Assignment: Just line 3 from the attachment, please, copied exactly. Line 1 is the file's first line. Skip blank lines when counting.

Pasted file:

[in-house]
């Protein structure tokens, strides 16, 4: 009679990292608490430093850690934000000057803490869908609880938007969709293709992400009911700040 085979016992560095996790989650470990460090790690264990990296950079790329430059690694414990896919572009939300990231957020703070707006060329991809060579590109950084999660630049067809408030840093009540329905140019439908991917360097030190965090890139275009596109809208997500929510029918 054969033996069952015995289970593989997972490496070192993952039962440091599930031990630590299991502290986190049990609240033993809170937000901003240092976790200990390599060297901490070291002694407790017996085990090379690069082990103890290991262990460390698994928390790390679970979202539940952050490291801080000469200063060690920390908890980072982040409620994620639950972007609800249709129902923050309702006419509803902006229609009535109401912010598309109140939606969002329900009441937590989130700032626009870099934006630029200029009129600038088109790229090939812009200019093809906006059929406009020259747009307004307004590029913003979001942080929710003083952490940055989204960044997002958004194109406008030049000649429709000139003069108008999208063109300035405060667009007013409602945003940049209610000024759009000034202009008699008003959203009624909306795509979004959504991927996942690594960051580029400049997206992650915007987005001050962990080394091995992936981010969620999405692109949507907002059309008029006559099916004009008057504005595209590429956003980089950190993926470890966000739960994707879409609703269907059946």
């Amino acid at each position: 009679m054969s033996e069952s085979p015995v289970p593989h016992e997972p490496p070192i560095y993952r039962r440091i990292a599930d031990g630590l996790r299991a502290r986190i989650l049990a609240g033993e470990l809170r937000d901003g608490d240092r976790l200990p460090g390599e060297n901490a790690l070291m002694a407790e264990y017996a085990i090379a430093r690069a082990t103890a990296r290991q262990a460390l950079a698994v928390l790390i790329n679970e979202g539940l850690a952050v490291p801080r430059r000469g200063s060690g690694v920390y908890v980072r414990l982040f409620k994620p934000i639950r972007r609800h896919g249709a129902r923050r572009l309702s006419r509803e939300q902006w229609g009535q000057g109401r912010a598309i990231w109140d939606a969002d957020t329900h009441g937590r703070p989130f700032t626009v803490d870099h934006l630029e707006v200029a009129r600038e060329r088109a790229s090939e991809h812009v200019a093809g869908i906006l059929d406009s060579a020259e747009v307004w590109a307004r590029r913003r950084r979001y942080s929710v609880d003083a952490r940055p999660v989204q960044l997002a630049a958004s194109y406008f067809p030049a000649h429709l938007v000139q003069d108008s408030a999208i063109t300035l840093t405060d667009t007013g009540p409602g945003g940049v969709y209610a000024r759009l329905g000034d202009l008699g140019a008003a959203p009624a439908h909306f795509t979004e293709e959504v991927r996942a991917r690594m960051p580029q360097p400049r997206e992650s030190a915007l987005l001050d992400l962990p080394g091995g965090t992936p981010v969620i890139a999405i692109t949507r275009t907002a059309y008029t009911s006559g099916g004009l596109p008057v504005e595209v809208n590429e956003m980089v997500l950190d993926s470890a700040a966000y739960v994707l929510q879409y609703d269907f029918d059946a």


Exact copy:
């Amino acid at each position: 009679m054969s033996e069952s085979p015995v289970p593989h016992e997972p490496p070192i560095y993952r039962r440091i990292a599930d031990g630590l996790r299991a502290r986190i989650l049990a609240g033993e470990l809170r937000d901003g608490d240092r976790l200990p460090g390599e060297n901490a790690l070291m002694a407790e264990y017996a085990i090379a430093r690069a082990t103890a990296r290991q262990a460390l950079a698994v928390l790390i790329n679970e979202g539940l850690a952050v490291p801080r430059r000469g200063s060690g690694v920390y908890v980072r414990l982040f409620k994620p934000i639950r972007r609800h896919g249709a129902r923050r572009l309702s006419r509803e939300q902006w229609g009535q000057g109401r912010a598309i990231w109140d939606a969002d957020t329900h009441g937590r703070p989130f700032t626009v803490d870099h934006l630029e707006v200029a009129r600038e060329r088109a790229s090939e991809h812009v200019a093809g869908i906006l059929d406009s060579a020259e747009v307004w590109a307004r590029r913003r950084r979001y942080s929710v609880d003083a952490r940055p999660v989204q960044l997002a630049a958004s194109y406008f067809p030049a000649h429709l938007v000139q003069d108008s408030a999208i063109t300035l840093t405060d667009t007013g009540p409602g945003g940049v969709y209610a000024r759009l329905g000034d202009l008699g140019a008003a959203p009624a439908h909306f795509t979004e293709e959504v991927r996942a991917r690594m960051p580029q360097p400049r997206e992650s030190a915007l987005l001050d992400l962990p080394g091995g965090t992936p981010v969620i890139a999405i692109t949507r275009t907002a059309y008029t009911s006559g099916g004009l596109p008057v504005e595209v809208n590429e956003m980089v997500l950190d993926s470890a700040a966000y739960v994707l929510q879409y609703d269907f029918d059946a």